What fun! To sit at a drafting table with the beautiful drawing instruments I inherited from my father and draw screw threads, bolt heads, and machine parts in isometric projection. Our textbook was Thomas Ewing French’s Mechanical Drawing, the very same book my father had used at the University of Tennessee a generation earlier. I still recall the lovely tactile feel of the precision compass with interchangeable tips for ink or lead, the three-sided rule, the sandpaper paddle on which to shape the pencil lead, the T-square, the clear plastic French curves. One of those curves was suited for the arcs of ellipses, another for parabolas, and another for hyperbolas. I always wondered if French curves were named after the author of our textbook, but no, it seems they were invented by the British designer Robin Ogilvie-Stewart Barrow and inspired by the shapes of croissants in the window of a Parisian bistro. They had a lovely Art Deco look that might equally have been inspired by Art Deco Paris. There was something sensual and deliberate about mechanical drawing. Nothing particularly creative. The emphasis was on technique and the consistent application of established conventions that the man in the machine shop who worked from the drawings could understand. Nevertheless, some students in the class had a special gift; their drawings were exquisite. Others students had a hard time drawing a straight line with their pencil point against a rule. I fell somewhere in between.
But I loved it, as I had loved as a boy the drawings my father made with the very same instruments. Some years ago, the art gallery at Stonehill College in Easton, Massachusetts, where I spent most of my professional life, featured a display of drawings from the industrial archive of the Ames Shovel Company, whose history is so intimately bound up with the history of the town and college. These precision drawings of machine parts were accompanied by semi-abstract interpretations by the artist Heather Hobler. It was lovely to see an artist of Hobler’s talent offer homage to the engineering draftsperson, an implicit recognition of the esthetic qualities of any drawing well-drawn, even that of a machine for shaping the blades of shovels.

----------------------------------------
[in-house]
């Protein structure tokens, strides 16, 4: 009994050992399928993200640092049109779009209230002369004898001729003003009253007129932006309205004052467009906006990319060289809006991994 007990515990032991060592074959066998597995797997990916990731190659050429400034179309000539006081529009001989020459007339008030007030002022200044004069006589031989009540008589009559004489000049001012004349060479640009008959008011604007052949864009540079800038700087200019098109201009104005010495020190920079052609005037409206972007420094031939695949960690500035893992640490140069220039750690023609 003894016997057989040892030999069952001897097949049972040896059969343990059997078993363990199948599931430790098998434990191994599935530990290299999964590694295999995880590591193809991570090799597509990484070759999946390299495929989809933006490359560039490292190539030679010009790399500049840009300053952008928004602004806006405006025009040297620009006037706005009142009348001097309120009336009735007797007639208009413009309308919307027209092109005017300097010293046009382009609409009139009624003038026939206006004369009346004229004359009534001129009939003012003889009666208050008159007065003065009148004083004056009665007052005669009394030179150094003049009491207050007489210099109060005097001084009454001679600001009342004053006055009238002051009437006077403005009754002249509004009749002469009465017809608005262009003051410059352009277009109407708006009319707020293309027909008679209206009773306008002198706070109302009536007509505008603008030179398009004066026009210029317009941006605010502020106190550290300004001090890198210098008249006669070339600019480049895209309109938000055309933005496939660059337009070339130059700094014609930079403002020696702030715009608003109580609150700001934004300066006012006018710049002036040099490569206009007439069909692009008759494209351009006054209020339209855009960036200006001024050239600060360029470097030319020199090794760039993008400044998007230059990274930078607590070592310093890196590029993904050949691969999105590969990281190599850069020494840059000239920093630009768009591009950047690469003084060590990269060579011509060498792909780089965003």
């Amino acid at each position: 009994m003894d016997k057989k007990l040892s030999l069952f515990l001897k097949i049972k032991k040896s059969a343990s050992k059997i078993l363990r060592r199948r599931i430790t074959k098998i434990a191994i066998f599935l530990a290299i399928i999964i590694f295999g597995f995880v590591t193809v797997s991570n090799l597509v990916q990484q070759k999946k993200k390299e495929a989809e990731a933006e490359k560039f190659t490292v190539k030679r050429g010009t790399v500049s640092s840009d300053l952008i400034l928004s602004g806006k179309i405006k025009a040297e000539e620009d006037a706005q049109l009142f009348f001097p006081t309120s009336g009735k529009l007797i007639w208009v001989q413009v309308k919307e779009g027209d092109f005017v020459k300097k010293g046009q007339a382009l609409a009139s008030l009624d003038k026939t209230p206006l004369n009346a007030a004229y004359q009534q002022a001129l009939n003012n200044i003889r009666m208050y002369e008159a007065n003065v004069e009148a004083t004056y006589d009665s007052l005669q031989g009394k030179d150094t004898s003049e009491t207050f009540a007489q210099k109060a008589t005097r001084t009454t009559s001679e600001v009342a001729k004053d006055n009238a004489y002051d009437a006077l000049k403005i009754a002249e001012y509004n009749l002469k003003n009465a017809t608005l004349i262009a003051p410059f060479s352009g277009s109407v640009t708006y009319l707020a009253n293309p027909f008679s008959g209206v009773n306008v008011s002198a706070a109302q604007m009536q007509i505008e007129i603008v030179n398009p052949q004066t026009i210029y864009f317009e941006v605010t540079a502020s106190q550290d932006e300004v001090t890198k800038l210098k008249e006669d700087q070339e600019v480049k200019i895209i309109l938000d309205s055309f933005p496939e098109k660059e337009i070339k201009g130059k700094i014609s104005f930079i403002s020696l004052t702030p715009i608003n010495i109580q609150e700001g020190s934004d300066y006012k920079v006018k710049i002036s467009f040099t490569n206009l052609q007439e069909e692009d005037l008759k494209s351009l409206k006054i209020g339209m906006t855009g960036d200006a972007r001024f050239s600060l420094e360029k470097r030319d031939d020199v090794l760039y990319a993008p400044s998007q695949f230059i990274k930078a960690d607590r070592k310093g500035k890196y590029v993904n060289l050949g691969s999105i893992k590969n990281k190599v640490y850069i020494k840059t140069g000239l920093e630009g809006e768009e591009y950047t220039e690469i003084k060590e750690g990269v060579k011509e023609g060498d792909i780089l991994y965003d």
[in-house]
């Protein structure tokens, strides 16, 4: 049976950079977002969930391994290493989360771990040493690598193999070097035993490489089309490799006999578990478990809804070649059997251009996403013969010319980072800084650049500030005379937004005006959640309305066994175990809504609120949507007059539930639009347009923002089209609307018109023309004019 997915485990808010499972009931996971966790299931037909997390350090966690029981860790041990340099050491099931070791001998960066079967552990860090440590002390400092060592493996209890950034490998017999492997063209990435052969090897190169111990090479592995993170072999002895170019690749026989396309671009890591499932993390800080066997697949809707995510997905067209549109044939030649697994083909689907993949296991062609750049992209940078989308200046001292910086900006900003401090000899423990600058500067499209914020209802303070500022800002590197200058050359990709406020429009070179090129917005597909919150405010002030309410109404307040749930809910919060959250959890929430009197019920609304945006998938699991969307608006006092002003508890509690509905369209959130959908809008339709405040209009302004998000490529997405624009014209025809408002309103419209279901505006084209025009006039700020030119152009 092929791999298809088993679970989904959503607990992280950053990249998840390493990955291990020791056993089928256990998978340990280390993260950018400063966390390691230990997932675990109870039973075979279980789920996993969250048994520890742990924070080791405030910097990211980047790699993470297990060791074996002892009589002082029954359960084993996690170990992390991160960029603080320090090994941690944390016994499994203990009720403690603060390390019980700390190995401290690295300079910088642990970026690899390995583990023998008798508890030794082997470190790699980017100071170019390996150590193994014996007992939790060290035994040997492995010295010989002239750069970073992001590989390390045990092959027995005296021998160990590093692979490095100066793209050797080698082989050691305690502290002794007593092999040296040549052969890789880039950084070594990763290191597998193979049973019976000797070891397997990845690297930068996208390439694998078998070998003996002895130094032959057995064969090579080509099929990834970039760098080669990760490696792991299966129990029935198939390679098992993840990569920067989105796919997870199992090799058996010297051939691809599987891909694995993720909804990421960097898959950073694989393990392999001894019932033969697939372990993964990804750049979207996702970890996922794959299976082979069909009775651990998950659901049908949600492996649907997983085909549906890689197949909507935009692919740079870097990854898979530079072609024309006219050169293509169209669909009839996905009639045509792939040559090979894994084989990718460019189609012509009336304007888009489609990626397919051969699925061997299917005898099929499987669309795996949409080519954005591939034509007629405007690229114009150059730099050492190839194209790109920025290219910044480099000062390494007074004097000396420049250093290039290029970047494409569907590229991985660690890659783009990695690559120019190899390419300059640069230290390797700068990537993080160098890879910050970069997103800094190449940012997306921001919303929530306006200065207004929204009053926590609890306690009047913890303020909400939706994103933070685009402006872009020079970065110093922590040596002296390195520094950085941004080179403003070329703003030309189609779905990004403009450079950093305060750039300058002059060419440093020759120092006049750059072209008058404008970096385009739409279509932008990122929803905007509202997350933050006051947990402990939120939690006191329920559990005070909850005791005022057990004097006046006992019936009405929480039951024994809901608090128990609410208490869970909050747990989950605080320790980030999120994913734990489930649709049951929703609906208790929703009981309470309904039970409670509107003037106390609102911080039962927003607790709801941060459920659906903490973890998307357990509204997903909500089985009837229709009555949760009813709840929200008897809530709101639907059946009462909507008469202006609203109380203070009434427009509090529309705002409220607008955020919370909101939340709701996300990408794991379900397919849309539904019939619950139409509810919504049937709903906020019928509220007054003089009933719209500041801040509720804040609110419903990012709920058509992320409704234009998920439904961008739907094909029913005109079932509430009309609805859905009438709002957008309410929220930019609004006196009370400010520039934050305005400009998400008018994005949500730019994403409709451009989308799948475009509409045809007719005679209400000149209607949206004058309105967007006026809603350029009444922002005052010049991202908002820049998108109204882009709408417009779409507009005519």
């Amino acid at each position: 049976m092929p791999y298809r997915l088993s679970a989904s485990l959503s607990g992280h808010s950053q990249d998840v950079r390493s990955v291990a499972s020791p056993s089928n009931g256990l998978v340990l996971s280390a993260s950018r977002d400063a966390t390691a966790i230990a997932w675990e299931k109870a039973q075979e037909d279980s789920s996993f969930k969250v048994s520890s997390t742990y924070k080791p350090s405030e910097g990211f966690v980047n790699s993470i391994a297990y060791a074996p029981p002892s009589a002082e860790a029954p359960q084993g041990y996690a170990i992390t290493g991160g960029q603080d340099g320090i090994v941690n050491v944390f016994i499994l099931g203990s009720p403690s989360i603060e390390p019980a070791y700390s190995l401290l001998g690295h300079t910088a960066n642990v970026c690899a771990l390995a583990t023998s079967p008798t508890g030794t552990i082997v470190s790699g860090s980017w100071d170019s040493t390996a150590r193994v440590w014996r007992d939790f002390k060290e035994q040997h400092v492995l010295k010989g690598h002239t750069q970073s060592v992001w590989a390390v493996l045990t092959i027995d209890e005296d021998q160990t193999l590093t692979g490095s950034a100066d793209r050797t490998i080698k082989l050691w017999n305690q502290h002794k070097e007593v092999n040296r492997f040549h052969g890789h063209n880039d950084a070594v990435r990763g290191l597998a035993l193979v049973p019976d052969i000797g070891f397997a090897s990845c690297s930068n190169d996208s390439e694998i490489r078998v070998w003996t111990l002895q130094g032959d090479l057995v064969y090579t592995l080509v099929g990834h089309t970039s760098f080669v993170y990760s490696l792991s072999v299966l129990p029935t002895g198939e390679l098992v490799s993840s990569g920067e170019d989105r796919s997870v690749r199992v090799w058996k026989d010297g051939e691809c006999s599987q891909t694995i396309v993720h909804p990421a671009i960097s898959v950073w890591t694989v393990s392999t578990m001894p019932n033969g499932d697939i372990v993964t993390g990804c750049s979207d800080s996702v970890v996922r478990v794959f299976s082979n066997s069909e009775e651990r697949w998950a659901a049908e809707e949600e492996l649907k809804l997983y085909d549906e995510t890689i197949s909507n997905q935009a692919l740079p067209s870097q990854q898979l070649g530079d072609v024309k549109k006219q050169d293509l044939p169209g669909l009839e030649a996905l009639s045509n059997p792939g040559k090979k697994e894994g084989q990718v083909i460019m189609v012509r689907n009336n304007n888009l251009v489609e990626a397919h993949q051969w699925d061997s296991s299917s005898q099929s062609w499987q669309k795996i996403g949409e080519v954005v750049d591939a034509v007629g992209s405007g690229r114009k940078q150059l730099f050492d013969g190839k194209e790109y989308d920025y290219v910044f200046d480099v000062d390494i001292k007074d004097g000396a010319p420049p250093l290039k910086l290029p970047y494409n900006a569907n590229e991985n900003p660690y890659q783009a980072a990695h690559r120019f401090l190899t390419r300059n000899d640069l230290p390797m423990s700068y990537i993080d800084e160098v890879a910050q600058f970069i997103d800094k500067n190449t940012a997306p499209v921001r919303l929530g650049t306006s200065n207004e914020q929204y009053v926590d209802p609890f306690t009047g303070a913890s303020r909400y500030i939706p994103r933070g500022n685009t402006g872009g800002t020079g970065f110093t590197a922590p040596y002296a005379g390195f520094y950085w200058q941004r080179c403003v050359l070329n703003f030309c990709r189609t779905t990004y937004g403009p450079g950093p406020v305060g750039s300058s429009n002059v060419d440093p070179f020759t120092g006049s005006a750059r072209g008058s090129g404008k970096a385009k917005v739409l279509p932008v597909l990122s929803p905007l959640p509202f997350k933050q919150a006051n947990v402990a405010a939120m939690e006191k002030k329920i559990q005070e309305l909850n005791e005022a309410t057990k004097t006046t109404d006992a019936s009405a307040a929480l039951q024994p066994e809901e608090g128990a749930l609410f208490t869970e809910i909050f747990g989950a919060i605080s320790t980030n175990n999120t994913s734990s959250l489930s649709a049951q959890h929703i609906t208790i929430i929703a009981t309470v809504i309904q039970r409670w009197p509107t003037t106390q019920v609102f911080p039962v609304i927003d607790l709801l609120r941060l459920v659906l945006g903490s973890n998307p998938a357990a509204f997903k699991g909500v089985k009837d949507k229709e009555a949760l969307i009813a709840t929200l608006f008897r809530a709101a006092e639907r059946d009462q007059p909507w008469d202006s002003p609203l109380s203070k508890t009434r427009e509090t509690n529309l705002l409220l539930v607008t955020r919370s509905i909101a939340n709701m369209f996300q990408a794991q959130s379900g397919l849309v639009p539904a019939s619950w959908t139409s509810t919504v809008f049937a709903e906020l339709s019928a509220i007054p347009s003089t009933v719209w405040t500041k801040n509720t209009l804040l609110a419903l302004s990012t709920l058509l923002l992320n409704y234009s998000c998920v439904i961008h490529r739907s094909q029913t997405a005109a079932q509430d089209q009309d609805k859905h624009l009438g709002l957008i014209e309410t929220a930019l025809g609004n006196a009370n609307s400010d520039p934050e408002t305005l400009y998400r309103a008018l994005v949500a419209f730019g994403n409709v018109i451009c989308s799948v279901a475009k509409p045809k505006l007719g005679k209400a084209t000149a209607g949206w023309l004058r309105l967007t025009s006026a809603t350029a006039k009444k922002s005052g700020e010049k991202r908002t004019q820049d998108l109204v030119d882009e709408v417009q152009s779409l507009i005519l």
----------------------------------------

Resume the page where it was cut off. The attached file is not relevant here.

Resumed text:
All that’s gone now. The compass, the T-square, the French curves, the thin graphite lines on crisp white paper. Today, it’s all done with computers—CAD, computer-aided design. No doubt CAD vastly simplifies design, in the same way spreadsheets simplify the analysis of data. Every point in the plan for a six-inch widget or a ten-storey building is defined by a vector, a set of numbers buried deep inside a computer. A twist of the mouse and you can view the object from any angle. Change one vector and the program automatically makes all the necessary adjustments. A marvelous facility. There is no going back to the days of stainless-steel drawing tools. But something has been lost, something that defined the handyman philosophy of life. Something tactile, sensual, hold-in-the-hand. That line of India ink leaking off the carefully tensioned points of the compass or drawing pen. Something deliciously analogical. A pleasure such as one might get feeling raindrops on the face, or a lover’s touch. Sense and intellect in a merry dance of flesh.
I wonder if my copy of French’s Mechanical Drawing is still up in the attic, and I wonder what became of my father’s copy, which still floated around the family house in Chattanooga when I was growing up. I would love to thumb through either one again and relive in memory those pleasurable afternoon hours on the drafting table at the University of Notre Dame, and trace again the esthetic and technical roots of the poignant drawings of his twisted body that filled my father’s journals as he died.